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Reasonable Investor part 7

📌Reasonable Investor part 7.

Once a week I publish excerpts from Benjamin Graham’s book “The Wise Investor.”

After reading the first edition of The Intelligent Investor in 1950, young American entrepreneur Warren Buffett considered this work by Benjamin Graham to be the best that has ever been written about investment. Years later, becoming one of the largest investors in the world with a fortune of $ 66 billion, Buffett did not change his mind.

What other problems does inflation hide?

One of the reasons for underestimating the effects of inflation by investors is the so-called “money illusion”.
Imagine a situation that inflation is at 4% and your salary is raised by 2%. In this situation, you feel much more comfortable than if with inflation at 0%, your salary would have been reduced by 2%. However, in any of these cases, your income is reduced by 2%.

People tend to feel more comfortable when nominal income rises, even if real income is suffering from inflation. The feeling of comfort arises from the fact that any changes in personal income are more obvious and understandable than price changes at the macroeconomic level.

In the United States, in 1980, investors received 11% of the return on bank certificates of deposit, and in 2003, they received already 2%. In the first case, they positively perceived such returns, but the inflation rate at that time was eating up all the income. In the second case, investors considered the 2% yield to be small and reacted negatively to it, however, with inflation at that time, the yield compensated for the losses from inflation.

Inflation is not easy to notice, and the results of your investment activities should be judged not by nominal, but by real income adjusted for inflation. “The intelligent investor must always be prepared for the unexpected and take into account a wide variety of factors, the importance of which is usually underestimated.”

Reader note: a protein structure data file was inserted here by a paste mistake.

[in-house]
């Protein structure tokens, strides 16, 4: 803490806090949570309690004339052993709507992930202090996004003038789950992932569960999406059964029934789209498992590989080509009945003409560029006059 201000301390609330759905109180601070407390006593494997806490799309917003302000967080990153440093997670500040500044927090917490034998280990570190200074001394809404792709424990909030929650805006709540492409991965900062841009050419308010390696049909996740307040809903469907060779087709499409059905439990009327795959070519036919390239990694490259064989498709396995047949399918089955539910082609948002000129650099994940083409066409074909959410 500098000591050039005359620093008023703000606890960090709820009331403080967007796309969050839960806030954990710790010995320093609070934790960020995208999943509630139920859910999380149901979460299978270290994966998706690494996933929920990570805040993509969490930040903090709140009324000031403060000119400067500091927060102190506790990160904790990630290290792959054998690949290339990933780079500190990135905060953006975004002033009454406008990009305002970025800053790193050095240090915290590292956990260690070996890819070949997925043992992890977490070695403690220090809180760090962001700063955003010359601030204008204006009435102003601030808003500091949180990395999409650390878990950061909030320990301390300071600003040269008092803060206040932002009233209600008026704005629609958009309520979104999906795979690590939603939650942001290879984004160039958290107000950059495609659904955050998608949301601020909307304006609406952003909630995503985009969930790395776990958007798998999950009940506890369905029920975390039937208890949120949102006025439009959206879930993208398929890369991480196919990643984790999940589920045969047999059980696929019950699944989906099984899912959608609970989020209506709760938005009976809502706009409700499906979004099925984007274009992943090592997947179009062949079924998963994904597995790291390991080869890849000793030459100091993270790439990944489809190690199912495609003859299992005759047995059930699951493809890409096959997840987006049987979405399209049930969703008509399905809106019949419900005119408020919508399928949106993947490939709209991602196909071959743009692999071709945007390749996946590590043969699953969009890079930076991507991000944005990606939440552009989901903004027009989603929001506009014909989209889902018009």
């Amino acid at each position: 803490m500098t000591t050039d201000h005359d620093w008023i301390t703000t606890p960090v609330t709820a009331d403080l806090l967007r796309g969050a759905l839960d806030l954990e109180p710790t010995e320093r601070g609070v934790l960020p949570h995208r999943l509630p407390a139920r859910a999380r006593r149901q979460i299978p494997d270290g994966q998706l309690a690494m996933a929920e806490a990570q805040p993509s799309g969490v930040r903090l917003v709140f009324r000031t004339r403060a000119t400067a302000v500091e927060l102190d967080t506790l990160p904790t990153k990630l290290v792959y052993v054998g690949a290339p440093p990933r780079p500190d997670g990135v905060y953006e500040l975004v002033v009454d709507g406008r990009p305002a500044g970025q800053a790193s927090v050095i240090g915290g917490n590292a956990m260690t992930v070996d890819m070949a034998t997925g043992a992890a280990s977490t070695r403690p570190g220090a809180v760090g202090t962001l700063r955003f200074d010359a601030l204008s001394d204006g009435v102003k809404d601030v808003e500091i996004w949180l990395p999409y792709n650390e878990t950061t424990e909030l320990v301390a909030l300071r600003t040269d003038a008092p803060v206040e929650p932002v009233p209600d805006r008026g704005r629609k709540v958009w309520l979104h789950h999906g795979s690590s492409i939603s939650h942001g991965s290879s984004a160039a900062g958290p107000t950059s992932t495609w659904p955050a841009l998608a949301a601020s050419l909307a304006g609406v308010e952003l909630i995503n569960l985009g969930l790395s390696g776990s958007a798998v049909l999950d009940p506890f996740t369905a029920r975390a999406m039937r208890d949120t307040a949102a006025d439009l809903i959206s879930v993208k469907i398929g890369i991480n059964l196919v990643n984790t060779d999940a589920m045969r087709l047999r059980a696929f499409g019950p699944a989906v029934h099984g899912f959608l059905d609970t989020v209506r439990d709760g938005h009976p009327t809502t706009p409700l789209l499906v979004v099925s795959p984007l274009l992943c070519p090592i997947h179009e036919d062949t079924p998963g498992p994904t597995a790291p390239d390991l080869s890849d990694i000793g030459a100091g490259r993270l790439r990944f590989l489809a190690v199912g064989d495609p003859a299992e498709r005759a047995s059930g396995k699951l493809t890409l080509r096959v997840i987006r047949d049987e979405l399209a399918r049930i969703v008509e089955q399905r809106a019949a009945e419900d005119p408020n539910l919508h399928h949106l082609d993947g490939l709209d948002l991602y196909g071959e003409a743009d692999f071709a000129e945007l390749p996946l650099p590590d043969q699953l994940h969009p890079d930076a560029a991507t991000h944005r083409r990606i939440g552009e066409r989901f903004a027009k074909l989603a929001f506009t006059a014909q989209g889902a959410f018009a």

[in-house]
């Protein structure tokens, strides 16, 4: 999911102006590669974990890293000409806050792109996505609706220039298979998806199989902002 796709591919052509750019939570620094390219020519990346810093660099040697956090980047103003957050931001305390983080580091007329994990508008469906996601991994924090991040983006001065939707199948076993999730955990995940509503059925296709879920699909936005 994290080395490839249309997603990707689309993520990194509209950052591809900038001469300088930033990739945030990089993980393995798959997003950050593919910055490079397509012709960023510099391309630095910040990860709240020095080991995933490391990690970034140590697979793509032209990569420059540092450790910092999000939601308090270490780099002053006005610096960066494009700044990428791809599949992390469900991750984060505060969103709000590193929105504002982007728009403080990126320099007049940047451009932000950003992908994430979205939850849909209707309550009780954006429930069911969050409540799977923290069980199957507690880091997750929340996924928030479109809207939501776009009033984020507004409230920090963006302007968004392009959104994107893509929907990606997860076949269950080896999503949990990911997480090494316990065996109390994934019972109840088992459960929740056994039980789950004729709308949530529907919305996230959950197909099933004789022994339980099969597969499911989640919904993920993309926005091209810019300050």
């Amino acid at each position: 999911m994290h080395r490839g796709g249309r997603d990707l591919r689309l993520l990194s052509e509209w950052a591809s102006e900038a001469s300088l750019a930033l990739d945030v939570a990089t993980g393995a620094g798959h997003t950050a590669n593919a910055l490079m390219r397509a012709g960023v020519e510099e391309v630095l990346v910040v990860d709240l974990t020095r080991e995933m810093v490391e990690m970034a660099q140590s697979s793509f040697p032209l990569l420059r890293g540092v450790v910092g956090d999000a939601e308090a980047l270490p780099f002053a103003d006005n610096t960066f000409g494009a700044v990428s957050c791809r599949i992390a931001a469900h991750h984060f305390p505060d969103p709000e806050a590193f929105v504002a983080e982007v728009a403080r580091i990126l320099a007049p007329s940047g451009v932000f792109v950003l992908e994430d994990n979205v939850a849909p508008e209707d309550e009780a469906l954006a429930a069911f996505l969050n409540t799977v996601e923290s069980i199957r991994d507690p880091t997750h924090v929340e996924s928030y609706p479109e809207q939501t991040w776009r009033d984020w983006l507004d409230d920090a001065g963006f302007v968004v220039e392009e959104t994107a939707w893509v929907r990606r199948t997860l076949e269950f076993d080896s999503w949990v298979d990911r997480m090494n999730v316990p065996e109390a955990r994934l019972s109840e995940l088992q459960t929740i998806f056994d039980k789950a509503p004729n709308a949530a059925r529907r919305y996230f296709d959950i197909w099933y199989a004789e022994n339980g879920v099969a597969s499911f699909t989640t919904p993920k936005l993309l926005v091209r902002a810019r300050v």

Inflation cannot be underestimated.

Here are some examples of the consequences of high inflation:

  • 👉 In 1973-1982, the United States experienced the largest inflationary leap in history. Based on the consumer price index, during this period it became 2 times more expensive to live, inflation grew by about 9% per year. In 1979, inflation was 13.3% and caused almost complete paralysis of the economy. A new term appeared – “stagflation”, doubts arose about the country’s competitiveness in the world market.
  • 👉 After 1960, inflation in 69% of countries that had a market economy for at least one year was above 25%. This high inflation has led to the fact that the purchasing power of investors fell by 53%.

A few words about deflation, the process of reverse inflation, that is, increasing the purchasing power of money. In a deflationary environment (a fall in the general price level), it is more profitable to lend money than to borrow it. That is, in order to insure against serious losses as a result of deflation, investors should invest part of their funds in bonds.


Disclaimer: This news is not investment advice. Assess the risks yourself before making any investment decisions.

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